Now it all becomes clear. Our schools suck at educating our children because their primary purpose is to provide sports teams. Got it. Meanwhile, the first module of China's space station is performing flawlessly. I have this insatiable urge to learn Mandarin.

And that is all I have time for today. I want everyone to note that I made it through an entire blog post without using the word "nude."


Thursday, October 20, 2005

My hit counts continue to be high, and most of them are new visitors. The same 15-20 people who hit this place on a regular basis are still there, but they have been joined by dozens drawn by my gratuitous use of the word "nude" in my posts. I guess I will stop and see what happens to my numbers. I'm guessing that when "nude" stops appearing in my posts, my 28-day rolling average will drop back to around 18 where it has been since I started tracking it.

More on IQ, college graduation rates, etc.

First, I was sent a link to the article I mentioned yesterday published on a different (and free) web site. I'm surprised that the Times thinks it can charge for a column that is being given away at other newspaper sites. Do they really believe that they add that much value just by having it posted on their web site that I will pay for it?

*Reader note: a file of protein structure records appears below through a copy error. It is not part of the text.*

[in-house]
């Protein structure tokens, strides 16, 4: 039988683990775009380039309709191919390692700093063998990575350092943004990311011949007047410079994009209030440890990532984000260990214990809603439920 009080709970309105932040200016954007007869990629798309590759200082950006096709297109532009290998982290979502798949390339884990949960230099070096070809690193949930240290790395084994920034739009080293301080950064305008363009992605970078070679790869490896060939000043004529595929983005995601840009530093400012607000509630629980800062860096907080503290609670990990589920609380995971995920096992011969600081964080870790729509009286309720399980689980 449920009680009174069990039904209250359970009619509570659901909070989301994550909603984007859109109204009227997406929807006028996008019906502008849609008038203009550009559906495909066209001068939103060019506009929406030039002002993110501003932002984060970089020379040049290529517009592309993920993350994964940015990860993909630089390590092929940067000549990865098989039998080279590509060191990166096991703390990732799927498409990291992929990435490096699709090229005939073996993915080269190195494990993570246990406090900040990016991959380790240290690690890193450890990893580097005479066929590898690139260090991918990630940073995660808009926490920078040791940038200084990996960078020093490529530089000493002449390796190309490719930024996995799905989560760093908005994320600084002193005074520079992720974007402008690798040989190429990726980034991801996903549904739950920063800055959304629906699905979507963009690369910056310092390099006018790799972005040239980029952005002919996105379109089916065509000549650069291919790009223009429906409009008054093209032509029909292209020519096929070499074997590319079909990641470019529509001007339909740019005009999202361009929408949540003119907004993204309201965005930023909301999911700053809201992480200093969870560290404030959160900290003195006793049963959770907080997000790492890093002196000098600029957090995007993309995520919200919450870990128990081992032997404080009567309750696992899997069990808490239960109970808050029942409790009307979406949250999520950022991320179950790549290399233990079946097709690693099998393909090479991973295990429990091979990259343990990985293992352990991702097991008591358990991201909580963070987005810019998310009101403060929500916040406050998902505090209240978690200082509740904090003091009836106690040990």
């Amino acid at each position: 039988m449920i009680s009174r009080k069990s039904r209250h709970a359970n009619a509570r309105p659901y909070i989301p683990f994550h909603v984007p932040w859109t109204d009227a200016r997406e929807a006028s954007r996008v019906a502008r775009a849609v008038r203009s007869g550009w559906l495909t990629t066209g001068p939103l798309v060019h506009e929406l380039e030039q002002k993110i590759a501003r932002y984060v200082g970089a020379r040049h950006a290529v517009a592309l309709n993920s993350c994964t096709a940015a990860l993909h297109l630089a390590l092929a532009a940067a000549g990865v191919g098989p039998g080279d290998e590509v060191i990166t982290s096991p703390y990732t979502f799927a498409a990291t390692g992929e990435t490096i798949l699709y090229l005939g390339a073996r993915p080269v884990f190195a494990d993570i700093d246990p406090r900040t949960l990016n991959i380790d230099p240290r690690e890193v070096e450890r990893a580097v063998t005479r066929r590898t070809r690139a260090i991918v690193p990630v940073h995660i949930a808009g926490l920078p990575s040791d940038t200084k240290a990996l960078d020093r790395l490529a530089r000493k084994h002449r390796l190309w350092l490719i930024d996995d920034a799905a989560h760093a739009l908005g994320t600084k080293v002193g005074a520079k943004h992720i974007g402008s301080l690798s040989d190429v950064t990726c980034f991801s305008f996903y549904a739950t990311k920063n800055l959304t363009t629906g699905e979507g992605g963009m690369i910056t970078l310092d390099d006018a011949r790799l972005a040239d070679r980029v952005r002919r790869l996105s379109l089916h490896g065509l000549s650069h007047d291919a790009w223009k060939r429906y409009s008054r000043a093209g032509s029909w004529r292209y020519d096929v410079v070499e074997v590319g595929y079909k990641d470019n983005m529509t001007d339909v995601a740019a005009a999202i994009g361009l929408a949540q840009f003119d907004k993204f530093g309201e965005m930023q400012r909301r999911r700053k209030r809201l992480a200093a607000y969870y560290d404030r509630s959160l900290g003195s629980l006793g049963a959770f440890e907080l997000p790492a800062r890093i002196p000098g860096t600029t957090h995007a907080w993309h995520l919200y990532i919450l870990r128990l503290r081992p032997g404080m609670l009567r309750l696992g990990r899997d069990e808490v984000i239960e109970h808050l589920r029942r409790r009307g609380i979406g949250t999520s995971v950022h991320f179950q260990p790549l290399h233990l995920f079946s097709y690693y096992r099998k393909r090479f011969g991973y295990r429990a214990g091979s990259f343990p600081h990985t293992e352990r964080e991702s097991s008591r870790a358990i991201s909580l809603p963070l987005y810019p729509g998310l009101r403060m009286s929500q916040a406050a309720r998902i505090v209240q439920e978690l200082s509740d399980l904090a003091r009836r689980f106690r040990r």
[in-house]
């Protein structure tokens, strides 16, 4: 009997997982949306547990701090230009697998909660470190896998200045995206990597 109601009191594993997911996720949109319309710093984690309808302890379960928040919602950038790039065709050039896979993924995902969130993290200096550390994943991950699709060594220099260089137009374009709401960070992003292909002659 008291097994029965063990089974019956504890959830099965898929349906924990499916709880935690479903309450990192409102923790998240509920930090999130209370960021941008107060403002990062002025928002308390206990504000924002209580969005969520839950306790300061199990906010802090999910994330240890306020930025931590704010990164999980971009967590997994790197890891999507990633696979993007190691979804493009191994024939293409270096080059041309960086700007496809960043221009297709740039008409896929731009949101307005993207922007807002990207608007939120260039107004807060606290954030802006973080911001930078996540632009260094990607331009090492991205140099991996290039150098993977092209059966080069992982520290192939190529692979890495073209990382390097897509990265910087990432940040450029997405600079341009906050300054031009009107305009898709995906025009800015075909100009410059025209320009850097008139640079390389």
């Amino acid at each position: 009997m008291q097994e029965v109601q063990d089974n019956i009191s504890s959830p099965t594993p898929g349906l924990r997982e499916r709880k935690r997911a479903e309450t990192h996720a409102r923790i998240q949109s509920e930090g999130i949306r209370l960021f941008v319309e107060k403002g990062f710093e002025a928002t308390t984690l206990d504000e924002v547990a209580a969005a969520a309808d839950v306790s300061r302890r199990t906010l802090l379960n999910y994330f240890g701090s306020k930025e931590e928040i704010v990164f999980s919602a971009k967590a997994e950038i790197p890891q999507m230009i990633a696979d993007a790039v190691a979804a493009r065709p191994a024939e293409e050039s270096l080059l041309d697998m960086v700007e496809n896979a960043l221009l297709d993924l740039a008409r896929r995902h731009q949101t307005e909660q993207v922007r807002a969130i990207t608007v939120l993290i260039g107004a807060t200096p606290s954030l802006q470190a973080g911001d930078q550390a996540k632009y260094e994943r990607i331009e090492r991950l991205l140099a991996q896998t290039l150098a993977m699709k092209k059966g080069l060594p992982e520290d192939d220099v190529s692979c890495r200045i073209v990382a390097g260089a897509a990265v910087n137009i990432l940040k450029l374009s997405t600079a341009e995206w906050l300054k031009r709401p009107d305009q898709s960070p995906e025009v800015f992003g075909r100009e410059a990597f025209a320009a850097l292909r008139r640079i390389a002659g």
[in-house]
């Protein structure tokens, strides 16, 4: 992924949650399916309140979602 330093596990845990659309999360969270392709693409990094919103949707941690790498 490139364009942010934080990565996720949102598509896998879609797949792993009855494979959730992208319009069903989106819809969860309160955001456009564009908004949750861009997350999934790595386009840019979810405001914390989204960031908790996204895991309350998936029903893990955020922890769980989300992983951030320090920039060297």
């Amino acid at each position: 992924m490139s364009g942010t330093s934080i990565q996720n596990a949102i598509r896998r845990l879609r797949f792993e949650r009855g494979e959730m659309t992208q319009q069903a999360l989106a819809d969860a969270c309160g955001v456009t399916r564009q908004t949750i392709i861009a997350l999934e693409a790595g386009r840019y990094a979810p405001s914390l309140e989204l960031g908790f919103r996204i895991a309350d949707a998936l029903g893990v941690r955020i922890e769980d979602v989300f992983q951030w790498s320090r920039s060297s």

Anyway, the column is mostly observations and not much on conclusions other than this is important and we really need to understand what is going on here, and stop crucifying those who dare suggest that not every human being has exactly the same innate abilities. To recap, the column discusses the growing gap in the number of female-to-male college graduates. Females do better in grade school, and seem to stick with college and graduate in higher numbers than males. Over-all, the ratio is 133 females for every 100 males (with the ratio being 200 black females for every 100 black males). Give what we know about the various bell curves involved, combined with what we know is necessary to function in science, math, and engineering, you would think we as a society might want to take a hard look at what is going on and why it is happening.

Brooks gives a lot of data, some of which conflicts with what I have seen from other places. But nothing he presents changes the conclusions drawn by many others that have been beat down by the PC police (Larry Summers being just the latest in a long line). Rather than beat a patch of grass where a dead horse used to be, I'll just pick a few sound bites out:

"...kindergarten teachers report that girls are more attentive than boys and more persistent at tasks. Through elementary school, girls are less likely to be asked to repeat a grade. They are much less likely to be diagnosed with a learning disability."